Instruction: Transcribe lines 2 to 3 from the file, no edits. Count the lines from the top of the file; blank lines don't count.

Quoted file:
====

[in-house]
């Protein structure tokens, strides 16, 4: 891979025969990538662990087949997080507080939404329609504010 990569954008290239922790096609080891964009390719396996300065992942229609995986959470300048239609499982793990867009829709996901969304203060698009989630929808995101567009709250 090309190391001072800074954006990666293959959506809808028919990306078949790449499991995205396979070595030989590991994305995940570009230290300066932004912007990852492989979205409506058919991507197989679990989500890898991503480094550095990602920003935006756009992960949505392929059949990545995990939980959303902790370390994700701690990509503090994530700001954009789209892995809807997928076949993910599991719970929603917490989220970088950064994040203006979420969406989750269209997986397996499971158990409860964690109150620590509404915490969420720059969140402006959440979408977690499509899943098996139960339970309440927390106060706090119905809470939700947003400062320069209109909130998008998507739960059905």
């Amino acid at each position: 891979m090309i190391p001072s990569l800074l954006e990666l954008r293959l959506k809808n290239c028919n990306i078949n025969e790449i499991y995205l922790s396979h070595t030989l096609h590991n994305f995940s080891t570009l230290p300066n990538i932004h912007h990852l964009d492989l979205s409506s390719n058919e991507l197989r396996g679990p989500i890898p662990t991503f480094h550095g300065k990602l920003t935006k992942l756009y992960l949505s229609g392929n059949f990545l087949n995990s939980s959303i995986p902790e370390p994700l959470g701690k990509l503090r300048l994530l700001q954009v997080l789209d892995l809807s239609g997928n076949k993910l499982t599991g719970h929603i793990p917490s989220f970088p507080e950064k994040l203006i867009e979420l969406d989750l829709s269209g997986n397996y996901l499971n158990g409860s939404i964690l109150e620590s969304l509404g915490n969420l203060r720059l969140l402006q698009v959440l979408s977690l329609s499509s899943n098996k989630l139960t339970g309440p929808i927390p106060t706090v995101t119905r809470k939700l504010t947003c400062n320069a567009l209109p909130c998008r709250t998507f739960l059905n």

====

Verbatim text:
């Protein structure tokens, strides 16, 4: 891979025969990538662990087949997080507080939404329609504010 990569954008290239922790096609080891964009390719396996300065992942229609995986959470300048239609499982793990867009829709996901969304203060698009989630929808995101567009709250 090309190391001072800074954006990666293959959506809808028919990306078949790449499991995205396979070595030989590991994305995940570009230290300066932004912007990852492989979205409506058919991507197989679990989500890898991503480094550095990602920003935006756009992960949505392929059949990545995990939980959303902790370390994700701690990509503090994530700001954009789209892995809807997928076949993910599991719970929603917490989220970088950064994040203006979420969406989750269209997986397996499971158990409860964690109150620590509404915490969420720059969140402006959440979408977690499509899943098996139960339970309440927390106060706090119905809470939700947003400062320069209109909130998008998507739960059905």
């Amino acid at each position: 891979m090309i190391p001072s990569l800074l954006e990666l954008r293959l959506k809808n290239c028919n990306i078949n025969e790449i499991y995205l922790s396979h070595t030989l096609h590991n994305f995940s080891t570009l230290p300066n990538i932004h912007h990852l964009d492989l979205s409506s390719n058919e991507l197989r396996g679990p989500i890898p662990t991503f480094h550095g300065k990602l920003t935006k992942l756009y992960l949505s229609g392929n059949f990545l087949n995990s939980s959303i995986p902790e370390p994700l959470g701690k990509l503090r300048l994530l700001q954009v997080l789209d892995l809807s239609g997928n076949k993910l499982t599991g719970h929603i793990p917490s989220f970088p507080e950064k994040l203006i867009e979420l969406d989750l829709s269209g997986n397996y996901l499971n158990g409860s939404i964690l109150e620590s969304l509404g915490n969420l203060r720059l969140l402006q698009v959440l979408s977690l329609s499509s899943n098996k989630l139960t339970g309440p929808i927390p106060t706090v995101t119905r809470k939700l504010t947003c400062n320069a567009l209109p909130c998008r709250t998507f739960l059905n």